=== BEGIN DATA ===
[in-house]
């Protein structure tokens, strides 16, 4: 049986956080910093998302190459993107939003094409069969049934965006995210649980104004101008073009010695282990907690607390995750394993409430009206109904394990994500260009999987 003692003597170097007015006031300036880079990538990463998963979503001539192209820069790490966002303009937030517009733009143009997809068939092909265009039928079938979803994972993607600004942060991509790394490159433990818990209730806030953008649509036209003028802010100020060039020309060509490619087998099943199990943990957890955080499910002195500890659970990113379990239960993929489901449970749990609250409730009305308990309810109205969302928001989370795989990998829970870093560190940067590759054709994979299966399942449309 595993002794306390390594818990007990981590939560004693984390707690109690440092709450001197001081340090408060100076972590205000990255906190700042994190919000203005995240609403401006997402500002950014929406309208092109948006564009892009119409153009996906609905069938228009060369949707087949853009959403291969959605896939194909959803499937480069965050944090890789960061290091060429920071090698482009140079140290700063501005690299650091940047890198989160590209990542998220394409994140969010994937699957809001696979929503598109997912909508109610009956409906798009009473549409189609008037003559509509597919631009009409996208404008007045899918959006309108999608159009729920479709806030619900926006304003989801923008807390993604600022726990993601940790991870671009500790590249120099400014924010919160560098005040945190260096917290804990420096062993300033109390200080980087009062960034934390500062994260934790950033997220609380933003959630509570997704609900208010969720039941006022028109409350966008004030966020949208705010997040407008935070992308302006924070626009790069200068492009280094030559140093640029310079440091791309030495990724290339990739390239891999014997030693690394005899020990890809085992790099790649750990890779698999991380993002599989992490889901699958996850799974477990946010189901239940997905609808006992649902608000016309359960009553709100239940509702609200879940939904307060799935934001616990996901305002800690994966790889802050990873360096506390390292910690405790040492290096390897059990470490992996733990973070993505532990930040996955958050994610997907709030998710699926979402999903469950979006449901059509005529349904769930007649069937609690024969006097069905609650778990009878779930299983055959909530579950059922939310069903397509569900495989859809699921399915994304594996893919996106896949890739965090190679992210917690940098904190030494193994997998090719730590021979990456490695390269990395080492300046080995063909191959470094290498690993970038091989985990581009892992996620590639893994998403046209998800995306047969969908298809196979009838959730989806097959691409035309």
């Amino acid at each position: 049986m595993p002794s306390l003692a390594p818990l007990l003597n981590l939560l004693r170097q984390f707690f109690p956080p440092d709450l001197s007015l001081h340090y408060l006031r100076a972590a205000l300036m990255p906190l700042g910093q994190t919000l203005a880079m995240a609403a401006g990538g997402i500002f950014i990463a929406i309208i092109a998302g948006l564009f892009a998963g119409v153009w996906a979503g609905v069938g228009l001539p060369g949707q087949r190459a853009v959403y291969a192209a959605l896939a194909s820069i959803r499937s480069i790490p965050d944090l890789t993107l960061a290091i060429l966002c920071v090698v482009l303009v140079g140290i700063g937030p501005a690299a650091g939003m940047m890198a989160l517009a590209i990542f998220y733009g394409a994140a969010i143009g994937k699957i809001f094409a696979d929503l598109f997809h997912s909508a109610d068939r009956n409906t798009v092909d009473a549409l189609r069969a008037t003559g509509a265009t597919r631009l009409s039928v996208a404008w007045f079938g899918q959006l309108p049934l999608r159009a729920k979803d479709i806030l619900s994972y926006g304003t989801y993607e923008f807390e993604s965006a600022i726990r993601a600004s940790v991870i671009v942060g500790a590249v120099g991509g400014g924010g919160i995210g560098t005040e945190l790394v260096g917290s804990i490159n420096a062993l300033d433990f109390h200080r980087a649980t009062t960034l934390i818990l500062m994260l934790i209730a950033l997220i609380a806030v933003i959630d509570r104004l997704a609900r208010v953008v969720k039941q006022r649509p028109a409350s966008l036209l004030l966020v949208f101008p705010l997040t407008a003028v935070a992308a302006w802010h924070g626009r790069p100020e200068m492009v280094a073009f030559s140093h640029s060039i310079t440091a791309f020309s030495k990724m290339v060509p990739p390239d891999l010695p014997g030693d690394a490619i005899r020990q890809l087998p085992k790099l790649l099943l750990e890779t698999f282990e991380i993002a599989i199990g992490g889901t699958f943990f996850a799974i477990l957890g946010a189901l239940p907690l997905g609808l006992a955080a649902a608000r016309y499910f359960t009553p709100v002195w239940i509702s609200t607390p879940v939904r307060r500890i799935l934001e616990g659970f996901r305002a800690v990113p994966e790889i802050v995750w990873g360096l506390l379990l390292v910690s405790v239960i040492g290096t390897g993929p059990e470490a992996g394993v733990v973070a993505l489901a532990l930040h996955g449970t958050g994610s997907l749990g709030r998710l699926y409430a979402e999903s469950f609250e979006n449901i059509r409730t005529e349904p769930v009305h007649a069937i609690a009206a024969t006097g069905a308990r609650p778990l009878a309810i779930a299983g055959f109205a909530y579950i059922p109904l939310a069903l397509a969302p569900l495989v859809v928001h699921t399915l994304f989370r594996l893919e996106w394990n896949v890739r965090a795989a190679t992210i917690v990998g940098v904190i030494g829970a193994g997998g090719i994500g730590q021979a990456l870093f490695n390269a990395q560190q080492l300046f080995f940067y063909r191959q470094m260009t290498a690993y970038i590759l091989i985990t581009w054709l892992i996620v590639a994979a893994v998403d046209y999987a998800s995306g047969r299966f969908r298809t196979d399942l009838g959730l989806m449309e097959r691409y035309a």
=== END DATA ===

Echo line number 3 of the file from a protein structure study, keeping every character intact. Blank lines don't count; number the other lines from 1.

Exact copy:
């Amino acid at each position: 049986m595993p002794s306390l003692a390594p818990l007990l003597n981590l939560l004693r170097q984390f707690f109690p956080p440092d709450l001197s007015l001081h340090y408060l006031r100076a972590a205000l300036m990255p906190l700042g910093q994190t919000l203005a880079m995240a609403a401006g990538g997402i500002f950014i990463a929406i309208i092109a998302g948006l564009f892009a998963g119409v153009w996906a979503g609905v069938g228009l001539p060369g949707q087949r190459a853009v959403y291969a192209a959605l896939a194909s820069i959803r499937s480069i790490p965050d944090l890789t993107l960061a290091i060429l966002c920071v090698v482009l303009v140079g140290i700063g937030p501005a690299a650091g939003m940047m890198a989160l517009a590209i990542f998220y733009g394409a994140a969010i143009g994937k699957i809001f094409a696979d929503l598109f997809h997912s909508a109610d068939r009956n409906t798009v092909d009473a549409l189609r069969a008037t003559g509509a265009t597919r631009l009409s039928v996208a404008w007045f079938g899918q959006l309108p049934l999608r159009a729920k979803d479709i806030l619900s994972y926006g304003t989801y993607e923008f807390e993604s965006a600022i726990r993601a600004s940790v991870i671009v942060g500790a590249v120099g991509g400014g924010g919160i995210g560098t005040e945190l790394v260096g917290s804990i490159n420096a062993l300033d433990f109390h200080r980087a649980t009062t960034l934390i818990l500062m994260l934790i209730a950033l997220i609380a806030v933003i959630d509570r104004l997704a609900r208010v953008v969720k039941q006022r649509p028109a409350s966008l036209l004030l966020v949208f101008p705010l997040t407008a003028v935070a992308a302006w802010h924070g626009r790069p100020e200068m492009v280094a073009f030559s140093h640029s060039i310079t440091a791309f020309s030495k990724m290339v060509p990739p390239d891999l010695p014997g030693d690394a490619i005899r020990q890809l087998p085992k790099l790649l099943l750990e890779t698999f282990e991380i993002a599989i199990g992490g889901t699958f943990f996850a799974i477990l957890g946010a189901l239940p907690l997905g609808l006992a955080a649902a608000r016309y499910f359960t009553p709100v002195w239940i509702s609200t607390p879940v939904r307060r500890i799935l934001e616990g659970f996901r305002a800690v990113p994966e790889i802050v995750w990873g360096l506390l379990l390292v910690s405790v239960i040492g290096t390897g993929p059990e470490a992996g394993v733990v973070a993505l489901a532990l930040h996955g449970t958050g994610s997907l749990g709030r998710l699926y409430a979402e999903s469950f609250e979006n449901i059509r409730t005529e349904p769930v009305h007649a069937i609690a009206a024969t006097g069905a308990r609650p778990l009878a309810i779930a299983g055959f109205a909530y579950i059922p109904l939310a069903l397509a969302p569900l495989v859809v928001h699921t399915l994304f989370r594996l893919e996106w394990n896949v890739r965090a795989a190679t992210i917690v990998g940098v904190i030494g829970a193994g997998g090719i994500g730590q021979a990456l870093f490695n390269a990395q560190q080492l300046f080995f940067y063909r191959q470094m260009t290498a690993y970038i590759l091989i985990t581009w054709l892992i996620v590639a994979a893994v998403d046209y999987a998800s995306g047969r299966f969908r298809t196979d399942l009838g959730l989806m449309e097959r691409y035309a």